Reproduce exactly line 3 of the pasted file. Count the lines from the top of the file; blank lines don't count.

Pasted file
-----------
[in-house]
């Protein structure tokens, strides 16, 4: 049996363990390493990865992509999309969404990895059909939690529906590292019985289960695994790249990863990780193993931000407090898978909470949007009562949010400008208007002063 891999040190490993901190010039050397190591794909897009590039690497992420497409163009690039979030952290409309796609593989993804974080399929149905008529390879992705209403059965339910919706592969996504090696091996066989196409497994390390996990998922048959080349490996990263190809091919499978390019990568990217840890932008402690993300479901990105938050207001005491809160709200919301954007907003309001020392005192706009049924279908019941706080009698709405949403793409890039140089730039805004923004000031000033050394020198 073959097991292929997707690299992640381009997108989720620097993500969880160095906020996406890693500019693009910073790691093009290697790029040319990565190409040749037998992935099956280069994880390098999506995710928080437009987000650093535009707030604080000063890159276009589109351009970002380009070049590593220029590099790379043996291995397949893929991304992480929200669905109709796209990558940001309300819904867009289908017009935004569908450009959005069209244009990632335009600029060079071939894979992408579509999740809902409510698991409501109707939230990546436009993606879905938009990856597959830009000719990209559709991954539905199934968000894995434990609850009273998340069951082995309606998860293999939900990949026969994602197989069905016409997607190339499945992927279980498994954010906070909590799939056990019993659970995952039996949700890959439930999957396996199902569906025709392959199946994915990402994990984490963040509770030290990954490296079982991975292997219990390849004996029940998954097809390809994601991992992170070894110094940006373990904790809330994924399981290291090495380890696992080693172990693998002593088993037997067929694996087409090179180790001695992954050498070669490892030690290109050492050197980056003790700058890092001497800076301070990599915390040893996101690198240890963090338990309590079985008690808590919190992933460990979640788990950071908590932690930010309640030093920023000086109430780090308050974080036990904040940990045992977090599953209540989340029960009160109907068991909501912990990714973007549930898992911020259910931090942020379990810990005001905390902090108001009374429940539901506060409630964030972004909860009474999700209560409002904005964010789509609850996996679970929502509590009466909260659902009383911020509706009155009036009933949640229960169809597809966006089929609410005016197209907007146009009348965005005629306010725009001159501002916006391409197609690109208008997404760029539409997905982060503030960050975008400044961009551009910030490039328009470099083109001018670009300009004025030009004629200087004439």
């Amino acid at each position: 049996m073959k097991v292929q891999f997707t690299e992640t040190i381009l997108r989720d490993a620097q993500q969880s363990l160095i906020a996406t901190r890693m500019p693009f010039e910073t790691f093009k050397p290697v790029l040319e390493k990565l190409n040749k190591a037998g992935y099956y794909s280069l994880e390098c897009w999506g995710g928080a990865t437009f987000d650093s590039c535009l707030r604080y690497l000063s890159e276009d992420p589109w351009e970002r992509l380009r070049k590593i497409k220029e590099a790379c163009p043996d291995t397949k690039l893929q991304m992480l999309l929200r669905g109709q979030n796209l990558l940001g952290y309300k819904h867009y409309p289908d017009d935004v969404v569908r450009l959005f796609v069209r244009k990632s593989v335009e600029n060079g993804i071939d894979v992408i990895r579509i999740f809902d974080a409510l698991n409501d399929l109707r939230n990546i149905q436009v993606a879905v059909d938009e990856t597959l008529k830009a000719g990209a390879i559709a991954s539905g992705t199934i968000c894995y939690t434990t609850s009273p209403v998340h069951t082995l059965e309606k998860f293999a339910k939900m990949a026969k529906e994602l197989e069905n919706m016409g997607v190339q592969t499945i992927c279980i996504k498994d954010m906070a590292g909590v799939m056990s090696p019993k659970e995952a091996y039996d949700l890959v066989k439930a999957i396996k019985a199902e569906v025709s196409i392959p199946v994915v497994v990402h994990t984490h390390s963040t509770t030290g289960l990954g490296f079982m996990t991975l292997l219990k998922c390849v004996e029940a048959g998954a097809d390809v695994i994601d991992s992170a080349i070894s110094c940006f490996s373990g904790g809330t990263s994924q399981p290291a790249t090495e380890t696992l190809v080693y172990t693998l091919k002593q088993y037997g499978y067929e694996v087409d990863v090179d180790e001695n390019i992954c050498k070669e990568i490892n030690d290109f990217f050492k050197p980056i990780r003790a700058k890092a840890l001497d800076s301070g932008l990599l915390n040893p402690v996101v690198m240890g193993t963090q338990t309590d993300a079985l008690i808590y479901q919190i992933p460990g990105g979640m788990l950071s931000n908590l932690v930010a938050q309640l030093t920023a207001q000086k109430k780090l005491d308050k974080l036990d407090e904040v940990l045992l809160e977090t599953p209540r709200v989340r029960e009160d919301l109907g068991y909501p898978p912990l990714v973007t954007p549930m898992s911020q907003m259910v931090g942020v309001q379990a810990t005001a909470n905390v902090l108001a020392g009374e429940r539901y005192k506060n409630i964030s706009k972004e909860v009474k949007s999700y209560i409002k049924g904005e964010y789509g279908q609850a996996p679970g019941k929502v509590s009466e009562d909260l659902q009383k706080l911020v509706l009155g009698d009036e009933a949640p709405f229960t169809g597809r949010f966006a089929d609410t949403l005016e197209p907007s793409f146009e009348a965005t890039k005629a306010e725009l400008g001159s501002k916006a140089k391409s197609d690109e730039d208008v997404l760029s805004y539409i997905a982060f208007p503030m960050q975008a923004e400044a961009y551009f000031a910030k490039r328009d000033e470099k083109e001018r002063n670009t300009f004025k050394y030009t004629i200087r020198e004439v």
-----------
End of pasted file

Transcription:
């Amino acid at each position: 049996m073959k097991v292929q891999f997707t690299e992640t040190i381009l997108r989720d490993a620097q993500q969880s363990l160095i906020a996406t901190r890693m500019p693009f010039e910073t790691f093009k050397p290697v790029l040319e390493k990565l190409n040749k190591a037998g992935y099956y794909s280069l994880e390098c897009w999506g995710g928080a990865t437009f987000d650093s590039c535009l707030r604080y690497l000063s890159e276009d992420p589109w351009e970002r992509l380009r070049k590593i497409k220029e590099a790379c163009p043996d291995t397949k690039l893929q991304m992480l999309l929200r669905g109709q979030n796209l990558l940001g952290y309300k819904h867009y409309p289908d017009d935004v969404v569908r450009l959005f796609v069209r244009k990632s593989v335009e600029n060079g993804i071939d894979v992408i990895r579509i999740f809902d974080a409510l698991n409501d399929l109707r939230n990546i149905q436009v993606a879905v059909d938009e990856t597959l008529k830009a000719g990209a390879i559709a991954s539905g992705t199934i968000c894995y939690t434990t609850s009273p209403v998340h069951t082995l059965e309606k998860f293999a339910k939900m990949a026969k529906e994602l197989e069905n919706m016409g997607v190339q592969t499945i992927c279980i996504k498994d954010m906070a590292g909590v799939m056990s090696p019993k659970e995952a091996y039996d949700l890959v066989k439930a999957i396996k019985a199902e569906v025709s196409i392959p199946v994915v497994v990402h994990t984490h390390s963040t509770t030290g289960l990954g490296f079982m996990t991975l292997l219990k998922c390849v004996e029940a048959g998954a097809d390809v695994i994601d991992s992170a080349i070894s110094c940006f490996s373990g904790g809330t990263s994924q399981p290291a790249t090495e380890t696992l190809v080693y172990t693998l091919k002593q088993y037997g499978y067929e694996v087409d990863v090179d180790e001695n390019i992954c050498k070669e990568i490892n030690d290109f990217f050492k050197p980056i990780r003790a700058k890092a840890l001497d800076s301070g932008l990599l915390n040893p402690v996101v690198m240890g193993t963090q338990t309590d993300a079985l008690i808590y479901q919190i992933p460990g990105g979640m788990l950071s931000n908590l932690v930010a938050q309640l030093t920023a207001q000086k109430k780090l005491d308050k974080l036990d407090e904040v940990l045992l809160e977090t599953p209540r709200v989340r029960e009160d919301l109907g068991y909501p898978p912990l990714v973007t954007p549930m898992s911020q907003m259910v931090g942020v309001q379990a810990t005001a909470n905390v902090l108001a020392g009374e429940r539901y005192k506060n409630i964030s706009k972004e909860v009474k949007s999700y209560i409002k049924g904005e964010y789509g279908q609850a996996p679970g019941k929502v509590s009466e009562d909260l659902q009383k706080l911020v509706l009155g009698d009036e009933a949640p709405f229960t169809g597809r949010f966006a089929d609410t949403l005016e197209p907007s793409f146009e009348a965005t890039k005629a306010e725009l400008g001159s501002k916006a140089k391409s197609d690109e730039d208008v997404l760029s805004y539409i997905a982060f208007p503030m960050q975008a923004e400044a961009y551009f000031a910030k490039r328009d000033e470099k083109e001018r002063n670009t300009f004025k050394y030009t004629i200087r020198e004439v």